In the Flos equations with negative values of the unknown quantity are also to be met with, and Leonardo perfectly understands the meaning of these negative solutions.
Albumins (as classified above) are soluble in water, dilute acids and alkalies, and in saturated neutral salt solutions; they are coagulated by heat.
The globulins are insoluble in water and in dilute acids, but soluble in alkalies and in neutral salt solutions; these solutions are coagulated on boiling.
They are loose, white, non-hygroscopic powders, soluble in water and salt solutions, and have an acid reaction; they give the colour reactions of albumins.
They are quite insoluble in water and in salt solutions, and difficultly soluble in dilute acids and alkalies.
It forms shiny, homogeneous masses, quite insoluble in cold water and in salt solutions, but soluble in alkalies.
Melanins obtained from tumours form black, shiny masses; they are insoluble in water, neutral salt solutions, dilute acids and in the common organic solvents.
Soon afterwards, William Cruickshank decomposed the magnesium, sodium and ammonium chlorides, and precipitated silver and copper from their solutions - an observation which led to the process of electroplating.
Berzelius stated that neutral salt solutions could be decomposed by electricity, the acid appearing at one pole and the metal at the other.
This observation showed that nascent hydrogen was not, as had been supposed, the primary cause of the separation of metals from their solutions, but that the action consisted in a direct decomposition into metal and acid.
Similar relations were found to hold and the amounts of chemical change to be the same for the same electric transfer as in the case of solutions.
In aqueous solutions, for instance, a few hydrogen (H) and hydroxyl (OH) ions derived from the water are always present, and will be liberated if the other ions require a higher decomposition voltage and the current be kept so small that hydrogen and hydroxyl ions can be formed fast enough to carry all the current across the junction between solution and electrode.
This leads us to examine more closely the part played by water in the electrolysis of aqueous solutions.
If two solutions containing the salts AB and CD be mixed, double decomposition is found to occur, the salts AD and CB being formed till a certain part of the first pair of substances is transformed into an equivalent amount of the second pair.
It should be noted, however, that another cause would be competent to explain the unequal dilution of the two solutions.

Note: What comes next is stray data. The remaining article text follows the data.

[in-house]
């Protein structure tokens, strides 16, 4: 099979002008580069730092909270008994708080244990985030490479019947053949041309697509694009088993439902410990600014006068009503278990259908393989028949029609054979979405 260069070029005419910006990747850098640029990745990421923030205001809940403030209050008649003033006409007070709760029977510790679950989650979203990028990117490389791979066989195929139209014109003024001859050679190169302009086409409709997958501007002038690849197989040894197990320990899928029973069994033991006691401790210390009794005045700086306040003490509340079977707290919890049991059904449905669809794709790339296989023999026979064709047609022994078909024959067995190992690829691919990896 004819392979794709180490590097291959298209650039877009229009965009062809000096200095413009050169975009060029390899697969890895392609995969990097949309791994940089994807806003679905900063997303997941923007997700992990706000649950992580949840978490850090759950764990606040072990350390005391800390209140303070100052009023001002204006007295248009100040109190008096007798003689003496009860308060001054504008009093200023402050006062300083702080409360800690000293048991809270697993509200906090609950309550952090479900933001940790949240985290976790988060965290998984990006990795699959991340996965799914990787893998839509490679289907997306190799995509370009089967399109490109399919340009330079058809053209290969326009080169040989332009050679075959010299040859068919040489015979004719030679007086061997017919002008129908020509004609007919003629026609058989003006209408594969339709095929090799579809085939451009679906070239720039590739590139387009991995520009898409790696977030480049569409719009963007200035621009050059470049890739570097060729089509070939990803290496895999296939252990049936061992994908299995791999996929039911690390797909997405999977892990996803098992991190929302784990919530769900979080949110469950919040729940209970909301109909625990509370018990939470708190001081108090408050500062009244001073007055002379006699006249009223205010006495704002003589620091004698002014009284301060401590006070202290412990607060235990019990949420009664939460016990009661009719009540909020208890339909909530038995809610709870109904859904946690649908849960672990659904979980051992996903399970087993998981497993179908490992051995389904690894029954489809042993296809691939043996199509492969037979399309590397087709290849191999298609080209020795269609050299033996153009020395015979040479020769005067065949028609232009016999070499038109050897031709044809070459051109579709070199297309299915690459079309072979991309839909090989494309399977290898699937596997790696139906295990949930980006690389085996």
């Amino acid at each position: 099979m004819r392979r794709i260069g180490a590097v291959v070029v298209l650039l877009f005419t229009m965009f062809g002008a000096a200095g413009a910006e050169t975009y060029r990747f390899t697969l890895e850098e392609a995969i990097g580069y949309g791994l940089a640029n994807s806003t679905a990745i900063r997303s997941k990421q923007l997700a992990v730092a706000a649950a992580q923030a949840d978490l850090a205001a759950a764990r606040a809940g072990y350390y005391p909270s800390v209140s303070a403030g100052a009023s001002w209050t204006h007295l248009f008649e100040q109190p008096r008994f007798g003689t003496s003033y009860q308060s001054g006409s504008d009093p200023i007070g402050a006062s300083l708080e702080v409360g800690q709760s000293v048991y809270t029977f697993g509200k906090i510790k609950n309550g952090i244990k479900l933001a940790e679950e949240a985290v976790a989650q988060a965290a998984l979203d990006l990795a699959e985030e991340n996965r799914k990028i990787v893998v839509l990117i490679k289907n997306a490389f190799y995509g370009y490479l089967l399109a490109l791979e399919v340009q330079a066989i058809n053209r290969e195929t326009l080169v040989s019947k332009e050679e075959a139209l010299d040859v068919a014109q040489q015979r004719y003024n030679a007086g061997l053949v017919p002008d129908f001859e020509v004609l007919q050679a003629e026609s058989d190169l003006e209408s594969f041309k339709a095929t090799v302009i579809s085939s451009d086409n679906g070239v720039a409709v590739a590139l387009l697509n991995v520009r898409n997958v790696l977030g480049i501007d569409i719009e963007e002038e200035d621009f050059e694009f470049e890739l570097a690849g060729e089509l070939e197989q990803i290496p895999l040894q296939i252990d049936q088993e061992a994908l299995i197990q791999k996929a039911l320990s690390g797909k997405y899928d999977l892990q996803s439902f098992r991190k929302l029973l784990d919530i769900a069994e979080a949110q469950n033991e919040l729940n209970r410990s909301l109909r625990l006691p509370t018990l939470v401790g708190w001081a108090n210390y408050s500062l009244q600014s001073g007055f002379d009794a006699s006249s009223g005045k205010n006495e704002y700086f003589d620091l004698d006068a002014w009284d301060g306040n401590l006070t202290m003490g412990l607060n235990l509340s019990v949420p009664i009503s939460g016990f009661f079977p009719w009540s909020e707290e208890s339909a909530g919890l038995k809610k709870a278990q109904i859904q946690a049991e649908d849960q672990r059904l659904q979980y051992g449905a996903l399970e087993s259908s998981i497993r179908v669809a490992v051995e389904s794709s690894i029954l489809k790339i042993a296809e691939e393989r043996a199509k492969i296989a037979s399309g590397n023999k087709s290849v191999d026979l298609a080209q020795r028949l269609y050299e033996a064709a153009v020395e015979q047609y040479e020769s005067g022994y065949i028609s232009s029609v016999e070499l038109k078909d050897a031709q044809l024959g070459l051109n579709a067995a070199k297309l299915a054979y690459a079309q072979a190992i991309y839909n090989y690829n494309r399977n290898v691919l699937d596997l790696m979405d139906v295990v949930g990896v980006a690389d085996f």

For certain concentrated solutions the transport number is found to be greater than unity; thus for a normal solution of cadmium iodide its value is I 12.
Many solutions in which the transport numbers vary at high concentration often become simple at greater dilution.
For instance, to take the two solutions to which we have already referred, we have of ions between molecules at the instants of molecular collision only; during the rest of the life of the ions they were regarded as linked to each other to form electrically neutral molecules.
If a solution, let us say of sugar, be confined in a closed vessel through the walls of It is probable that in both these solutions complex ions exist at fairly high concentrations, but gradually gets less in number and finally disappear as the dilution is increased.
Van Hoff pointed out that measurements of osmotic pressure confirmed this value in the case of dilute solutions of cane sugar.
The freezing points and vapour pressures of solutions of sugar are also in conformity with the theoretical numbers.
But when we pass to solutions of mineral salts and acids - to solutions of electrolytes in fact - we find that the observed values of the osmotic pressures and of the allied phenomena are greater than the normal values.
Results have been obtained for solutions of sugar, where the experimental, number is 1 858, and for potassium chloride, which gives a depression of 3.720.
The second relation, as we have seen, is not a strict consequence of theory, and experiments to examine it must be treated as an investigation of the limits within which solutions are dilute within the thermodynamic sense of the word, rather than as a test of the soundness of the theory.
Corresponding with this result we find that the freezing point of dilute solutions indicates that two pressure-producing particles per molecule are present.
This view of the nature of electrolytic solutions at once explains many well-known phenomena.
Other physical properties of these solutions, such as density, colour, optical rotatory power, &c., like the conductivities, are additive, i.e.
While it seems clear that the conduction in this case is carried on by ions similar to those of solutions, since Faraday's laws apply equally to both, it does not follow necessarily that semi-permanent dissociation is the only way to explain the phenomena.